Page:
Food

One Phenomenal Pie: Atlantic Beach Pie

  • By Bill Smith
  • Photography by Lissa Gotwals

Atlantic Beach Pie was just a vintage recipe until Chef Bill Smith revived its popularity.

atlantic beach pie feature

When I was growing up in New Bern in the ’50s, people believed as absolute truth that if you ate dessert after a meal of seafood, you would probably die. In the back of my mind, I thought that maybe this rule was just a way to trick me into eating fewer sweets. There was one exception, though: lemon pie.

If you asked why, you were told something about lemon and fish. Therefore, many seafood restaurants on North Carolina’s coast served Atlantic Beach Lemon Pie, if no other dessert.

The best thing about the pie wasn’t the lemon flavor, but its salty, cracker-crumb crust — made with Ritz or saltine crackers — which distinguished it from sweet piecrusts made with crushed cookies or graham crackers.

I remembered that pie when I was asked to teach a group of chefs and food writers from the Southern Foodways Alliance about eastern North Carolina’s food traditions. After some research — a phone call here, an old church cookbook there — and some experimentation, I developed my version of the Atlantic Beach Lemon Pie.

at Crooks Corner in Chapel Hill, NC.The original had meringue, but I opted for whipped cream sprinkled with coarse sea salt. I crumbled saltine crackers for the crust. My recipe requires half a cup of lemon or lime juice, or a mix of both, and condensed milk. I served the pie to 600 Southern Foodways guests, and then brought the recipe back to my restaurant, Crook’s Corner in Chapel Hill.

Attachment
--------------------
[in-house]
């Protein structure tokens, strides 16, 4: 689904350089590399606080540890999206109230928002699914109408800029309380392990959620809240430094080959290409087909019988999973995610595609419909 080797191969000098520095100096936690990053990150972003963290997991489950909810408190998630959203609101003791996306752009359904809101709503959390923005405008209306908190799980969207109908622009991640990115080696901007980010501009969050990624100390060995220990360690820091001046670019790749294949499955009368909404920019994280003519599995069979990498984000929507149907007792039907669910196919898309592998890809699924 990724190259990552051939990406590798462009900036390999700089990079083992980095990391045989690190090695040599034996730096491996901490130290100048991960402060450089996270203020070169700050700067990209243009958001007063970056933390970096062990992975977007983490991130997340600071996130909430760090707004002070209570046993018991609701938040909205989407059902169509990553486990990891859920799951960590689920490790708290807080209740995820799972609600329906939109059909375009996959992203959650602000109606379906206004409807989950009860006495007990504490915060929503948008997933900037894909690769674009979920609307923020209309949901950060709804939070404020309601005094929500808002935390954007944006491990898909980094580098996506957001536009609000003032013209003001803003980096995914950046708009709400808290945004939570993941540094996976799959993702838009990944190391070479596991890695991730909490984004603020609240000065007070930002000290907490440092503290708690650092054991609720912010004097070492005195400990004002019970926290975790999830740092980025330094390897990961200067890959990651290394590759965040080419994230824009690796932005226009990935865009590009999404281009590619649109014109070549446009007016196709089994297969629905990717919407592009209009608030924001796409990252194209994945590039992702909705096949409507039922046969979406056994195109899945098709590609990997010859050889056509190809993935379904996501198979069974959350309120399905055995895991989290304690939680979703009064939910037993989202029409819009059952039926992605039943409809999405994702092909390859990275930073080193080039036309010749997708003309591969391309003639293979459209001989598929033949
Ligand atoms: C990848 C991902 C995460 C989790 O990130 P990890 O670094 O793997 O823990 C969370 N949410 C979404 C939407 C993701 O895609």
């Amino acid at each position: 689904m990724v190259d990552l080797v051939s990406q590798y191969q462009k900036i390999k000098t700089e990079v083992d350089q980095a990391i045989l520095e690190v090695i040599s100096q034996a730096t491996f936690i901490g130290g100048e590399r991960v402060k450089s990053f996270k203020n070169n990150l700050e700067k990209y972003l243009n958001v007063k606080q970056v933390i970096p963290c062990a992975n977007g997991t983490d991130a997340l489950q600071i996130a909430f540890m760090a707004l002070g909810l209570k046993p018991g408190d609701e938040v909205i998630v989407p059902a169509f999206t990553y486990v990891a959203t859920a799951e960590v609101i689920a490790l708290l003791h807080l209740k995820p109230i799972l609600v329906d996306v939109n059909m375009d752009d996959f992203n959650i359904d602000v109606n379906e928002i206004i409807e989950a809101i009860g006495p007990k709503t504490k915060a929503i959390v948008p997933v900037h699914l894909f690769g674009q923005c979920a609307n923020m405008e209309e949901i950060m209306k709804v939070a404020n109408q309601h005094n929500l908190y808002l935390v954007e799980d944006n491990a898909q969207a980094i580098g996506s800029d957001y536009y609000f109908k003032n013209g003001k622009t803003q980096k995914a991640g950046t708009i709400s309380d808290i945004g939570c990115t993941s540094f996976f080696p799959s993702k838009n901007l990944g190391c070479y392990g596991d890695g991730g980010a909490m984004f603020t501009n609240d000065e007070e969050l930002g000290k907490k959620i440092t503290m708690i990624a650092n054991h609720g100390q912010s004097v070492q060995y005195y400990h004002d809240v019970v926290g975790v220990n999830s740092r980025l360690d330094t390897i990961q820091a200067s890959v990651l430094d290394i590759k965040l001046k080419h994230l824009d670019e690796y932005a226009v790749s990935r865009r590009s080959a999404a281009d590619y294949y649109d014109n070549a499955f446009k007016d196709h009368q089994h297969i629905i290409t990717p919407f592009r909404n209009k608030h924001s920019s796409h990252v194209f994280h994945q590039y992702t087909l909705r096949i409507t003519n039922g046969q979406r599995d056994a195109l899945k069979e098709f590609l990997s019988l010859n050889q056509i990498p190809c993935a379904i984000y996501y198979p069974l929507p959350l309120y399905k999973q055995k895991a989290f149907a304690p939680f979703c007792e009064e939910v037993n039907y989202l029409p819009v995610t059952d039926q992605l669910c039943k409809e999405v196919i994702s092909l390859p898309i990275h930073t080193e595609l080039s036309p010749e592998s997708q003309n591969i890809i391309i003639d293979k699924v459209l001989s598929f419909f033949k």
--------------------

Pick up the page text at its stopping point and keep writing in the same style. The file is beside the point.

To my surprise, the pie became a sensation. Word of it eventually reached Melissa Gray, who has a series called “Found Recipes” that airs on NPR’s “All Things Considered.”

We did a segment together, and when the story aired on a Thursday, almost immediately my staff started saying that we were running out of Atlantic Beach Pie.

The next day, my baker made more pies, but customers cleaned us out again. This went on all weekend.

And just when I thought the phenomenon of Atlantic Beach Pie had subsided, I got an email from the Atlanta Food and Wine Festival. Could I make Atlantic Beach Pie for 700 people? Of course.

This pie will be the death of me.

••• 

Atlantic Beach Pie

For the crust:

  • 1½ sleeves of saltine crackers
  • to ½ cup softened unsalted butter
  • 3 tablespoons sugar

For the filling:

  • 1 can (14 ounces) sweetened condensed milk
  • 4 egg yolks
  • ½ cup lemon or lime juice, or a mix of the two
  • Fresh whipped cream and coarse sea salt for garnish

Preheat oven to 350˚. Crush the crackers finely, but not to dust. You can use a food processor or your hands. Add the sugar, then knead in the butter until the crumbs hold together like dough. Press into an 8-inch pie pan. Chill for 15 minutes, then bake for 18 minutes or until the crust colors a little. While the crust is cooling (it doesn’t need to be cold), beat the egg yolks into the milk, then beat in the citrus juice. It is important to completely combine these ingredients. Pour into the shell and bake for 16 minutes until the filling has set. The pie needs to be completely cold to be sliced. Serve with fresh whipped cream and a sprinkling of sea salt. Yields one pie.